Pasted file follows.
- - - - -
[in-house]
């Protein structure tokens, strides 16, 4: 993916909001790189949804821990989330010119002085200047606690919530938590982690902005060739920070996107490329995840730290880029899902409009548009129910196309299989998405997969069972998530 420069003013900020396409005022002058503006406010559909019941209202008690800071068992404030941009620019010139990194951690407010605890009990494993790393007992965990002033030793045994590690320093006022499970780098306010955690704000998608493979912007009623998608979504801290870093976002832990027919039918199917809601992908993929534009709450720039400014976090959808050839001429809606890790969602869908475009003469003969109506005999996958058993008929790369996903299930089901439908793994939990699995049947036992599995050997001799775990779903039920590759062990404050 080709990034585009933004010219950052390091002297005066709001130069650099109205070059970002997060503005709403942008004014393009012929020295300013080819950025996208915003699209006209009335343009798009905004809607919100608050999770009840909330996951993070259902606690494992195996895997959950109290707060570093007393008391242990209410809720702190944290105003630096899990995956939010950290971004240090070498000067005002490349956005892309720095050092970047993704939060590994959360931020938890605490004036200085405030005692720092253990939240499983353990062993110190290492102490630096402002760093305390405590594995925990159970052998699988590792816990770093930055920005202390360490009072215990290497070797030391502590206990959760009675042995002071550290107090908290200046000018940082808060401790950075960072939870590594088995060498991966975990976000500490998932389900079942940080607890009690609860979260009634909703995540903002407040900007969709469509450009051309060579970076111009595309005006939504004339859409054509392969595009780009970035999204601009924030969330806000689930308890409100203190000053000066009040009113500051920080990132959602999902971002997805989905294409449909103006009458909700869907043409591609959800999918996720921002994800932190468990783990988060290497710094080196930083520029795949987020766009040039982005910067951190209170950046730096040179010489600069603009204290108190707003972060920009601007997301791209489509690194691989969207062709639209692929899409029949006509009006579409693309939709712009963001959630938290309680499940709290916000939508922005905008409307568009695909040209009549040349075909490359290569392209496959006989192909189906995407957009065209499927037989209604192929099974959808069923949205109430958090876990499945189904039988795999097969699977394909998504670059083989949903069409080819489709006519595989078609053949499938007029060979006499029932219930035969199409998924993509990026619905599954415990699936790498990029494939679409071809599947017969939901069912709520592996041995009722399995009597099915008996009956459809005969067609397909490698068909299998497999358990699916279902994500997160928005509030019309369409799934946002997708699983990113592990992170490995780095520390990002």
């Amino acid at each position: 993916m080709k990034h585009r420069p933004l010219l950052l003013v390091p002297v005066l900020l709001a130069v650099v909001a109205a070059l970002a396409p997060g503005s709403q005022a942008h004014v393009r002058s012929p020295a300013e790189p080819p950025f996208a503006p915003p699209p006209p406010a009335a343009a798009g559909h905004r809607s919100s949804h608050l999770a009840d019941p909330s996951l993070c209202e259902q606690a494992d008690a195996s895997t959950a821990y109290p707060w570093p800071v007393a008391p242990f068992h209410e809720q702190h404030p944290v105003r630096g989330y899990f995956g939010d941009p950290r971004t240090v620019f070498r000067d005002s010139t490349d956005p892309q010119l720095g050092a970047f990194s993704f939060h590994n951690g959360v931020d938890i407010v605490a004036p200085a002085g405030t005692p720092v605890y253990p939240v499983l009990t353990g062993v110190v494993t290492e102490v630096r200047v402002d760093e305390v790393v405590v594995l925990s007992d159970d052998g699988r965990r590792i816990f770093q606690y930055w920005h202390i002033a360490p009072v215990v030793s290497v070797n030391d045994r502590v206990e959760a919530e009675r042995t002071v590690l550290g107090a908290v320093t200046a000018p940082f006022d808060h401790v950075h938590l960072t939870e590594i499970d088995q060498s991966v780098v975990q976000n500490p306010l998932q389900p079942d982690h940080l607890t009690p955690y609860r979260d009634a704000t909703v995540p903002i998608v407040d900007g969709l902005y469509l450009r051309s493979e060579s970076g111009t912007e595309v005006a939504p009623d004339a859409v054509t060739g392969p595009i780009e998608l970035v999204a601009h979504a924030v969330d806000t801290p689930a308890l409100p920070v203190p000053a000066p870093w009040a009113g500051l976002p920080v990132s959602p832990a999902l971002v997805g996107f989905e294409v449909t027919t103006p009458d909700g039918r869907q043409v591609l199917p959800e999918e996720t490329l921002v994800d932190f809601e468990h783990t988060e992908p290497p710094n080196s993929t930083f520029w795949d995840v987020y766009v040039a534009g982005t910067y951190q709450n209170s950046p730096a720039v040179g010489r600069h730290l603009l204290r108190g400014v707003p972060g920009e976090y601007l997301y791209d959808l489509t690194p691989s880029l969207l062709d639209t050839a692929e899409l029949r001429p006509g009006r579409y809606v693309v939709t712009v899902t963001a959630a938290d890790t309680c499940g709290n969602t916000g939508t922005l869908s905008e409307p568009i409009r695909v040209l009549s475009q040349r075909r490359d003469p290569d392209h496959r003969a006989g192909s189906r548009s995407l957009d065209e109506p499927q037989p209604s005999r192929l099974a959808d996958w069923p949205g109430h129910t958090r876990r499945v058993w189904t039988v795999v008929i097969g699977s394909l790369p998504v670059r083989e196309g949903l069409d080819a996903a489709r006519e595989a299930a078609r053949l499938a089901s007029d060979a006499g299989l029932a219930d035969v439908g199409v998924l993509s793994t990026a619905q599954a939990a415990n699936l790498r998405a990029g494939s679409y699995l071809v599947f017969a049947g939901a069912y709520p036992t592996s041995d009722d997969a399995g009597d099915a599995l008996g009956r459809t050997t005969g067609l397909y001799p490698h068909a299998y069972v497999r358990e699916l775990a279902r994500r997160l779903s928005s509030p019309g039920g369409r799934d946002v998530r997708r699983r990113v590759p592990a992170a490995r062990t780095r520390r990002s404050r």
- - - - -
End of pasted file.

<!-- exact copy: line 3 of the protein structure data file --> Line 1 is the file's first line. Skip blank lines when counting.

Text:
């Amino acid at each position: 993916m080709k990034h585009r420069p933004l010219l950052l003013v390091p002297v005066l900020l709001a130069v650099v909001a109205a070059l970002a396409p997060g503005s709403q005022a942008h004014v393009r002058s012929p020295a300013e790189p080819p950025f996208a503006p915003p699209p006209p406010a009335a343009a798009g559909h905004r809607s919100s949804h608050l999770a009840d019941p909330s996951l993070c209202e259902q606690a494992d008690a195996s895997t959950a821990y109290p707060w570093p800071v007393a008391p242990f068992h209410e809720q702190h404030p944290v105003r630096g989330y899990f995956g939010d941009p950290r971004t240090v620019f070498r000067d005002s010139t490349d956005p892309q010119l720095g050092a970047f990194s993704f939060h590994n951690g959360v931020d938890i407010v605490a004036p200085a002085g405030t005692p720092v605890y253990p939240v499983l009990t353990g062993v110190v494993t290492e102490v630096r200047v402002d760093e305390v790393v405590v594995l925990s007992d159970d052998g699988r965990r590792i816990f770093q606690y930055w920005h202390i002033a360490p009072v215990v030793s290497v070797n030391d045994r502590v206990e959760a919530e009675r042995t002071v590690l550290g107090a908290v320093t200046a000018p940082f006022d808060h401790v950075h938590l960072t939870e590594i499970d088995q060498s991966v780098v975990q976000n500490p306010l998932q389900p079942d982690h940080l607890t009690p955690y609860r979260d009634a704000t909703v995540p903002i998608v407040d900007g969709l902005y469509l450009r051309s493979e060579s970076g111009t912007e595309v005006a939504p009623d004339a859409v054509t060739g392969p595009i780009e998608l970035v999204a601009h979504a924030v969330d806000t801290p689930a308890l409100p920070v203190p000053a000066p870093w009040a009113g500051l976002p920080v990132s959602p832990a999902l971002v997805g996107f989905e294409v449909t027919t103006p009458d909700g039918r869907q043409v591609l199917p959800e999918e996720t490329l921002v994800d932190f809601e468990h783990t988060e992908p290497p710094n080196s993929t930083f520029w795949d995840v987020y766009v040039a534009g982005t910067y951190q709450n209170s950046p730096a720039v040179g010489r600069h730290l603009l204290r108190g400014v707003p972060g920009e976090y601007l997301y791209d959808l489509t690194p691989s880029l969207l062709d639209t050839a692929e899409l029949r001429p006509g009006r579409y809606v693309v939709t712009v899902t963001a959630a938290d890790t309680c499940g709290n969602t916000g939508t922005l869908s905008e409307p568009i409009r695909v040209l009549s475009q040349r075909r490359d003469p290569d392209h496959r003969a006989g192909s189906r548009s995407l957009d065209e109506p499927q037989p209604s005999r192929l099974a959808d996958w069923p949205g109430h129910t958090r876990r499945v058993w189904t039988v795999v008929i097969g699977s394909l790369p998504v670059r083989e196309g949903l069409d080819a996903a489709r006519e595989a299930a078609r053949l499938a089901s007029d060979a006499g299989l029932a219930d035969v439908g199409v998924l993509s793994t990026a619905q599954a939990a415990n699936l790498r998405a990029g494939s679409y699995l071809v599947f017969a049947g939901a069912y709520p036992t592996s041995d009722d997969a399995g009597d099915a599995l008996g009956r459809t050997t005969g067609l397909y001799p490698h068909a299998y069972v497999r358990e699916l775990a279902r994500r997160l779903s928005s509030p019309g039920g369409r799934d946002v998530r997708r699983r990113v590759p592990a992170a490995r062990t780095r520390r990002s404050r």